From Nookipedia, the Animal Crossing wiki
A town map in Animal Crossing, with marked acres.

Acres are grid elements measuring 16x16 spaces in the player's town. Each game in the Animal Crossing series arranges these preconstructed acres in novel ways to generate thousands of different possible town layouts. In all games prior to and including Doubutsu no Mori e+ there is an explicitly designated acre system viewable from the map screen. Subsequent titles (up until Animal Crossing: New Horizons) removed the explicit acre system in favor of an open and scrolling rounded-world design, although the acres are still used to determine perfect town status (Animal Crossing: New Leaf being the exception).

In all titles cedar tree growth is limited to the two northernmost rows of acres while coconut tree growth is limited to beach acres; however, in New Horizons, these trees can be moved anywhere where there is sufficient space with the player's shovel without suffering any adverse effects, provided they are fully grown.


Graphic comparing the acre count of each Animal Crossing title.

Pink: Wild World
Blue: New Leaf
Orange: City Folk
Green: Animal Crossing
Yellow: New Horizons

In Doubutsu no Mori, Doubutsu no Mori+, Animal Crossing, and Doubutsu no Mori e+[edit]

Doubutsu no Mori, Doubutsu no Mori+, Animal Crossing, and Doubutsu no Mori e+ feature a town measuring five acres across by six down. Town maps are generated semi-randomly; some acre models may only appear in a designated space (the train station is always located in Acre A-3) while others are more flexible. Acres are marked on the map, with columns being labeled 1 through 5 and rows being labeled A through F in Animal Crossing; in Japanese versions, including Doubutsu no Mori e+, both columns and rows are labeled with numbers.

Every time the player moves into an acre (with the exception of a player exiting their house upon loading the game), one fish and one bug spawn at the locations programmed within the acre data. The bug and fish within the acre disappear upon moving six squares away from that acre. Bugs cannot move outside of an acre; should a Banded Dragonfly fly outside of the acre it will fly up and disappear. However, fish can move with the river current and end up in the next acre. The bug and fish that appear in the acre are determined by their rarity.

In Wild World[edit]

Animal Crossing: Wild World is the first game in the series to feature a scrolling rounded-world design. Each town is made up of only 16 acres (four across and four down), giving Wild World the smallest town map of any game in the Animal Crossing series. Explicit acre boundaries do not exist, but they are still used in the game's code to determine perfect town status.

Fish and bugs no longer spawn upon entering an acre, instead they appear in designated spawn locations out of viewing range of the camera. Up to one bug or fish may appear in a given spawn location at a time, however unlike previous games in the series, there is a not a 100% chance of a bug or fish appearing in each acre. A bug or fish's rarity also affects the likelihood of its appearance.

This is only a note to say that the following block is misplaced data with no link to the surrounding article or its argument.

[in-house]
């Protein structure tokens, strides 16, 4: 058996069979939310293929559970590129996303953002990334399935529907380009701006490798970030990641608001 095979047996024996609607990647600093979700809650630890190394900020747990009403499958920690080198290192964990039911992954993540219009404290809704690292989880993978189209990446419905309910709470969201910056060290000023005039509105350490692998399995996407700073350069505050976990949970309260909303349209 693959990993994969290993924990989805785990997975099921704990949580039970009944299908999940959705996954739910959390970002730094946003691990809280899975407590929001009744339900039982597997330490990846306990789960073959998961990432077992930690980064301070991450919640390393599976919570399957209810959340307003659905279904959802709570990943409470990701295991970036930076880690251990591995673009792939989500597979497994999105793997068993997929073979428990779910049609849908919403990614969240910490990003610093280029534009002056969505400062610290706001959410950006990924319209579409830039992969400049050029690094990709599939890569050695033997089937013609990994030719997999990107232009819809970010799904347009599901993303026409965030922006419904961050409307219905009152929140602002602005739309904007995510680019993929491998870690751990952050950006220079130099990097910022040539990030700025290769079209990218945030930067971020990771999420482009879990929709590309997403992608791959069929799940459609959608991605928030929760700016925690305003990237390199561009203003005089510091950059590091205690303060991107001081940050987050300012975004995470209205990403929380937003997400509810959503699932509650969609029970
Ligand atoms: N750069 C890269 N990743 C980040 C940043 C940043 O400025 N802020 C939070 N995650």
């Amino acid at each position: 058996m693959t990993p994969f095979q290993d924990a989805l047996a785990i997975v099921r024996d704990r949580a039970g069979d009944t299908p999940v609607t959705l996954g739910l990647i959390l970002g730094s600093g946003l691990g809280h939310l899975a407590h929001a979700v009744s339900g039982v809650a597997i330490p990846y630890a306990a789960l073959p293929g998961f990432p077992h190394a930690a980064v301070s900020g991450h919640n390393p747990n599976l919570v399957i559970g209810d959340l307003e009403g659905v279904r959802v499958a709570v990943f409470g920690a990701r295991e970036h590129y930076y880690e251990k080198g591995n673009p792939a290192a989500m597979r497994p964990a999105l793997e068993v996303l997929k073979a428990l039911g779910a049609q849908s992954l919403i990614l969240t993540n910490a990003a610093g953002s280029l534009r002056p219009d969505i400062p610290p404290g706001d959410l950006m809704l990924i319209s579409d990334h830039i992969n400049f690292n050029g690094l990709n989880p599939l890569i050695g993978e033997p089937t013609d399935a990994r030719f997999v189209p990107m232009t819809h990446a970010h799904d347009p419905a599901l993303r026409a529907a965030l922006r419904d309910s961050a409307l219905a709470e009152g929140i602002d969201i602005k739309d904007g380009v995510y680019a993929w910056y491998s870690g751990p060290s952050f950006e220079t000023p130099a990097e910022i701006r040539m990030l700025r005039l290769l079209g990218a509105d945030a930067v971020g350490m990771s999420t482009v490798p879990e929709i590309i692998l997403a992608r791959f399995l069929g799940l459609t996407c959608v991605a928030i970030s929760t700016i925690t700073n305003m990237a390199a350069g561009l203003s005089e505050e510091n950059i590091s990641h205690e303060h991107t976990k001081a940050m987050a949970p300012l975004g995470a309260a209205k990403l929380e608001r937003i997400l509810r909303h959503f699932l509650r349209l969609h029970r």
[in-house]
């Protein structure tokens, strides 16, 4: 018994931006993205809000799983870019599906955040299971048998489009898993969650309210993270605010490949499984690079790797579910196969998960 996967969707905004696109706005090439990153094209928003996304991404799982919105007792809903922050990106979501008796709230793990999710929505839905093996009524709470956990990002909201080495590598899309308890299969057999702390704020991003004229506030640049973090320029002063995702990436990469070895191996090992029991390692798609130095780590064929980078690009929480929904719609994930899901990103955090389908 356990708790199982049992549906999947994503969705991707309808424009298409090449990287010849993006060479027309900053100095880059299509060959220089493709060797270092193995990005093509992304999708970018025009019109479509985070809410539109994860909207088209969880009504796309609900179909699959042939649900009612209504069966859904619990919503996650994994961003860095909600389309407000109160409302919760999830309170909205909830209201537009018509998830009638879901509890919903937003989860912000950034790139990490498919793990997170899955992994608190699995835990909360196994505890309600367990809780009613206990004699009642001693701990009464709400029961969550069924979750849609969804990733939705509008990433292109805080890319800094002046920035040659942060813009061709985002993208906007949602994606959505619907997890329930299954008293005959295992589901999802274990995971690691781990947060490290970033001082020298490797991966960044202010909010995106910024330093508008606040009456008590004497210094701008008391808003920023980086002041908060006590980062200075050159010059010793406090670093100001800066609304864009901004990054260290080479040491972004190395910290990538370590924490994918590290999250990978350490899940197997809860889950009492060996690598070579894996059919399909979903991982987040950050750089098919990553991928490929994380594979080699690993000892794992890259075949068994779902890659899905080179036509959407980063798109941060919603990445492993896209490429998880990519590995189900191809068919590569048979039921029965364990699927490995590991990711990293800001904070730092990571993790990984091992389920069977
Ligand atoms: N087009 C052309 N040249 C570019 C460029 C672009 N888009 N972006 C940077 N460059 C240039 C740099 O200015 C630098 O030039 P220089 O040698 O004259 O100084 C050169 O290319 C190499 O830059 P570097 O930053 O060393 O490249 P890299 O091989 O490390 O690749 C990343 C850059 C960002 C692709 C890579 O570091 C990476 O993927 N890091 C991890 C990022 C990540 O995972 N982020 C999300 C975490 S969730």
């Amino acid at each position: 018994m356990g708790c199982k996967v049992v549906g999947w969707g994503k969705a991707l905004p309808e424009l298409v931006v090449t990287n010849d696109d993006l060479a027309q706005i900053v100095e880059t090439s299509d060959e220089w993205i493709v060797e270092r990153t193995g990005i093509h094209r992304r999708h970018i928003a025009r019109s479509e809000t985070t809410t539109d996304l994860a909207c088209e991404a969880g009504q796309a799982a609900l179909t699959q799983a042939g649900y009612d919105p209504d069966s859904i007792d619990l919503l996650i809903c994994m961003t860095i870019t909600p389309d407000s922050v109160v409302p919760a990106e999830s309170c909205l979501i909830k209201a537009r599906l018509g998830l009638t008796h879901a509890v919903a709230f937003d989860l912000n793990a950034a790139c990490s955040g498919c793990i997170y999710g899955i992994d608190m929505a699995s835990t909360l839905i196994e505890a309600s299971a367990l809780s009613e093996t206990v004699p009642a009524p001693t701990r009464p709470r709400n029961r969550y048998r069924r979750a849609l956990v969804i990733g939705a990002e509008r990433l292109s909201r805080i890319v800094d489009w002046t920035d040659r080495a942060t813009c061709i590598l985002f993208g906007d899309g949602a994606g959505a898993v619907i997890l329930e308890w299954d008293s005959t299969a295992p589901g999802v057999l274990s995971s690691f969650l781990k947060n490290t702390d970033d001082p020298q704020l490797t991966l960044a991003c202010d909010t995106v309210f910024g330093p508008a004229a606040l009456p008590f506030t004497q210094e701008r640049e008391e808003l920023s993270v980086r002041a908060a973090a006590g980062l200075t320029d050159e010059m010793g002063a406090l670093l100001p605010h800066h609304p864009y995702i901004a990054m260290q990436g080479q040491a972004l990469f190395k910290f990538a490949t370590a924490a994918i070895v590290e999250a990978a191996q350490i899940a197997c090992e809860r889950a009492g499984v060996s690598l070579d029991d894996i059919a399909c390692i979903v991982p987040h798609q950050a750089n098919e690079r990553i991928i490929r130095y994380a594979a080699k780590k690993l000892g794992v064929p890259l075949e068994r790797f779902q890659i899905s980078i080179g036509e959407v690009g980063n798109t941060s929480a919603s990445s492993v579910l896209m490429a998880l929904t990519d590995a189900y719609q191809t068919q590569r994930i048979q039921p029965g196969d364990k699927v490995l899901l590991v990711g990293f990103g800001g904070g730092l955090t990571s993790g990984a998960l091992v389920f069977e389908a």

In City Folk[edit]

Animal Crossing: City Folk maintains the open, rounded-world design introduced in Animal Crossing: Wild World. Each town is made up of 25 acres, five across and five down, making it the third largest of any game yet released. The acres are not explicitly marked but again are used to determine perfect town status. The game also introduces a new city plaza accessible via the bus stop.

City Folk also uses many of the same bug and fish spawning procedures as seen in Wild World, though fish are now capable of spawning within the viewing range of the camera as well as outside of it. Bugs, however, remain the same in that they always spawn outside of viewing range.

In New Leaf[edit]

Animal Crossing: New Leaf features a 20-acre town map, five acres across and four down. This places it in between the sizes of the Wild World and City Folk maps. The game also features additional map areas such as the sea to Tortimer Island, Tortimer Island proper, the Main Street and the four parts of the Happy Home Showcase.

The acre system in New Leaf has all but disappeared, as villager homes, town projects, buildings and the player's house can be built anywhere, regardless of acre boundaries. Even perfect town status no longer relies on tree counts in individual acres, instead using an overall tree count as well as requiring an environmental rating based on public works projects. Bug and fish spawn spots remain the same as they did in City Folk, however, with the same style of spawning.

In New Horizons[edit]

New Horizons features the largest town map so far in the Animal Crossing series, a 42-acre map measuring seven across and six down. Just like in Animal Crossing, the acres are clearly marked and labeled on the map. Columns are labeled 1 through 7 and rows are labeled A through F, A being the northmost row and F being the southmost row. The airport and pier always generate on the F row. Unlike previous games, cedar trees can grow on any acre, not just the two northernmost acres. The bugs and fish spawn similarly to how they did between Wild World and New Leaf.

NH Map.jpg